"This title was a process in the last few years before I arrived," said Di Venuto BBC Radio London. "Graham Ford worked with the guys to win Division Two, and in a way I was lucky to get in at that time.
"There are extraordinary young talents in this group, and what I saw was that they needed some experienced heads and winners in their vicinity."
As Gareth Townsend, the Academy director was considered on the grounds that Stewart had praised especially.
"He did a great job finishing up after the training," he said.
"Michael and I've always wanted to get her at a young age, speed up her learning speed so that she becomes part of an established group of players at a much younger age."
Captain Burns relies on England's bow
Burns has surpassed 1,000 County Championship Runs for five seasons in a row.
This September, the 28-year-old not only wants to end the silver-raising season, but also a boarding pass for England's trip to Sri Lanka in October and November.
"He's 100% the right man," said Stewart BBC Sport. "It should not even be a discussion, he should now be included in the squad.
"I trust the selectors to make the right decision and Rory has been doing it for four years now and has achieved a lot when it comes down to it.
"He learns fast and therefore has the right to play, and I think he can establish himself technically and mentally at the highest level."
"He's captaining from scratch," Church said. "He captained an England Lions in a tour match against India A in July and finally had a chance to show English management what it's all about.
"He has more than a hundred spectators since then, he's a good player who plays hard in Sri Lanka, but England will get a guy in shape."
With two championship laps, Burns has already scored 1,241 runs with an impressive average of 68.94.
Di Venuto added: "He had an absolutely outstanding season and hopefully he will soon be rewarded with international accolades."
Can this title begin a new Surrey dynasty?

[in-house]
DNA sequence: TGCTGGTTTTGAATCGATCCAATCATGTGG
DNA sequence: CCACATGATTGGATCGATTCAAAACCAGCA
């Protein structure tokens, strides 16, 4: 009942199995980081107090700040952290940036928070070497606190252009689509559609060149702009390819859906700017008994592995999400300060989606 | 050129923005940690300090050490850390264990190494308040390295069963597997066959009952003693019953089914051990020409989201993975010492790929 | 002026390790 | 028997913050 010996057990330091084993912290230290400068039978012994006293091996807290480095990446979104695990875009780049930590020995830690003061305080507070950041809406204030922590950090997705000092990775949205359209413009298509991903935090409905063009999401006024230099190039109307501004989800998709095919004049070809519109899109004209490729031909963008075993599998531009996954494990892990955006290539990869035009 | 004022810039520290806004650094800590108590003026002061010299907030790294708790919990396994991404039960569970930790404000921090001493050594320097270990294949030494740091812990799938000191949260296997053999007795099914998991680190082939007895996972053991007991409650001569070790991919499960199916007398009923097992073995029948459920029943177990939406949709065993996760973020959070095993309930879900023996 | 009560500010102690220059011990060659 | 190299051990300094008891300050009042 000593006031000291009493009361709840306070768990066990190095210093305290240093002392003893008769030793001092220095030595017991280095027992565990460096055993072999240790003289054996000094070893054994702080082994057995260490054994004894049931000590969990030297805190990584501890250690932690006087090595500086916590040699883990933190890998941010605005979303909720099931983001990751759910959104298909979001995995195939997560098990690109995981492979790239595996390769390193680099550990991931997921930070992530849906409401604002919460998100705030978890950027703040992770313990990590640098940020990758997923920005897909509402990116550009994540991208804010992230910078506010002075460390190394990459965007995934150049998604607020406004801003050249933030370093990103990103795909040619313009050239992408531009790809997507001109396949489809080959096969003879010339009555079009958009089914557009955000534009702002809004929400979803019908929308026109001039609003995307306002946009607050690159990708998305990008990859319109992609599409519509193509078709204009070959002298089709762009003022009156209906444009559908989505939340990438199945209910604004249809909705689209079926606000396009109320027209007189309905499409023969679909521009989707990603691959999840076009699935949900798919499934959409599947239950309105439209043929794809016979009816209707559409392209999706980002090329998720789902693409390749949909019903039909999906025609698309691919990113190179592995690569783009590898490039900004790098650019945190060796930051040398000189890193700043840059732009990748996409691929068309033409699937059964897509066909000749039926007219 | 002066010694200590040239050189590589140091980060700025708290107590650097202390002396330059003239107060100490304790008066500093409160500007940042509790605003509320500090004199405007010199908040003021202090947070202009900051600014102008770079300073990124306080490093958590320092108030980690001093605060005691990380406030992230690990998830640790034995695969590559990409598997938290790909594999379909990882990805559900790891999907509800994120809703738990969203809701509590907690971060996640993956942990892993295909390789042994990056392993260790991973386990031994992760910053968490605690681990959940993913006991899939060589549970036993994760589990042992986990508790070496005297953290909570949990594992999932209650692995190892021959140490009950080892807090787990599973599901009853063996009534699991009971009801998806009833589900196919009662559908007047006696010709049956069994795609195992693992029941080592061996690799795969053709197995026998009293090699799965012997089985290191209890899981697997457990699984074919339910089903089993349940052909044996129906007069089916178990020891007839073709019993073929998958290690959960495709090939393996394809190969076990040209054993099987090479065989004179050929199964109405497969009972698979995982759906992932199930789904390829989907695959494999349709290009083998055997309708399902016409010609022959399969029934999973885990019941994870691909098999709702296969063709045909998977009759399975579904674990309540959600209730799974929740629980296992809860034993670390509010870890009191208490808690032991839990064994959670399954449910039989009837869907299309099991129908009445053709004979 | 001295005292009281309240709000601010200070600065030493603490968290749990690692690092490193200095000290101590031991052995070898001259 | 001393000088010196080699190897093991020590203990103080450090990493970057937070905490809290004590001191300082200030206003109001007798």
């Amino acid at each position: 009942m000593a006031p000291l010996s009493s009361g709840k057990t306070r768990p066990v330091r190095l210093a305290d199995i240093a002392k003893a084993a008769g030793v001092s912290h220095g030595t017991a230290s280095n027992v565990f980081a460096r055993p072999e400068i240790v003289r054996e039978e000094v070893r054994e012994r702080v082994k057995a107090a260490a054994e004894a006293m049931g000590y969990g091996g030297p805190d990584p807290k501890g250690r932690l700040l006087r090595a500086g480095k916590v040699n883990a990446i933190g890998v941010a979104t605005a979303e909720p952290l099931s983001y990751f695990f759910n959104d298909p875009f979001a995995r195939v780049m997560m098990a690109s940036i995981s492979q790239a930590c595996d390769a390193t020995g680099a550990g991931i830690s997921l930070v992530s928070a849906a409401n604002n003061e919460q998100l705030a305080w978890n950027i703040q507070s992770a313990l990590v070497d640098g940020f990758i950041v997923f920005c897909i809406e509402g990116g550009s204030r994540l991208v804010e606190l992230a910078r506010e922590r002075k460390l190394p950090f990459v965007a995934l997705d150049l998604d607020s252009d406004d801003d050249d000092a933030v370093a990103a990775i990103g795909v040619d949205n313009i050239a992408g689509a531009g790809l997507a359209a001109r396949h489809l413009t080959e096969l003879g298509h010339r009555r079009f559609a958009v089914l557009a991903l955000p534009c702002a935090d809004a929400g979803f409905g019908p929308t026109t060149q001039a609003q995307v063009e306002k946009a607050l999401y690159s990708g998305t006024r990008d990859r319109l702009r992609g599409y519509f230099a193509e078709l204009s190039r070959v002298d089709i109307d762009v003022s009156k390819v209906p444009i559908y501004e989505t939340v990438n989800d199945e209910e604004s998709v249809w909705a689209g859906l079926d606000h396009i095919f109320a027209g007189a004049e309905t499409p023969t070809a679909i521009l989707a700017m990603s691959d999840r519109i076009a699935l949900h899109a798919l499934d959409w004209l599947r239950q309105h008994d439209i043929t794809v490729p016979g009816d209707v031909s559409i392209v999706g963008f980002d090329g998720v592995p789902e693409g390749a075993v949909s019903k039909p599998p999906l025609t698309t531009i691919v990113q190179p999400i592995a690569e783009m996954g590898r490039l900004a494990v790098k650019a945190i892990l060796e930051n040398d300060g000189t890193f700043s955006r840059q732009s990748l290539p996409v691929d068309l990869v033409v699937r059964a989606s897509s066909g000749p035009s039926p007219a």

While the title win in 2002 may not have resulted in a dynasty with more trophies in the following years, there are signs that Surrey may become the team beating in four-day cricket.
"The challenge is, can we win again next year?" Stewart said. "There is a nice group of players and with hard work and the quality of the group we have here, we can do it.
"Words are easy, we have to make sure we make it on the field."
New faces are already on the way to The Oval in Liam Plunkett and Jordan Clark of Yorkshire and Lancashire, seemingly ready to kick in for this crop of England internationals.
"I think they planned very well ahead," Church said. "It was very clever and smart and looked like three or four years later.
"People can not go on forever, even though Rikki Clarke is a bit like Benjamin Button, he gets better the older he gets, but he will not be there before his eighties.
"Morne Morkel will still be there, the signing was a stroke of genius and everyone knows what he brings to the party.
"In addition, there are people like Will Jacks, Ryan Patel and Amar Virdi who have all come through the Academy and established themselves.
"Everything is there so they can do their best to stay at the top."
The evergreen Clarke admits that the title win in 2018 will be "long remembered".
"I've been with Surrey since I was nine years old," said BBC Radio London rookie. "It's something I never thought would happen that I come back to the county.
"Knowing that I'm about to finish my career in this great club means a lot to me, and in 2002 we had an incredible lineup of stars all over the club, and I think we have that again.
"Michael Di Venuto and Alec Stewart have really pushed the youngsters, but those who are through have really earned their seats, they have not given them on a plate.
"There are people who play for England who are good and potentially more, who in the future and this ethos is great."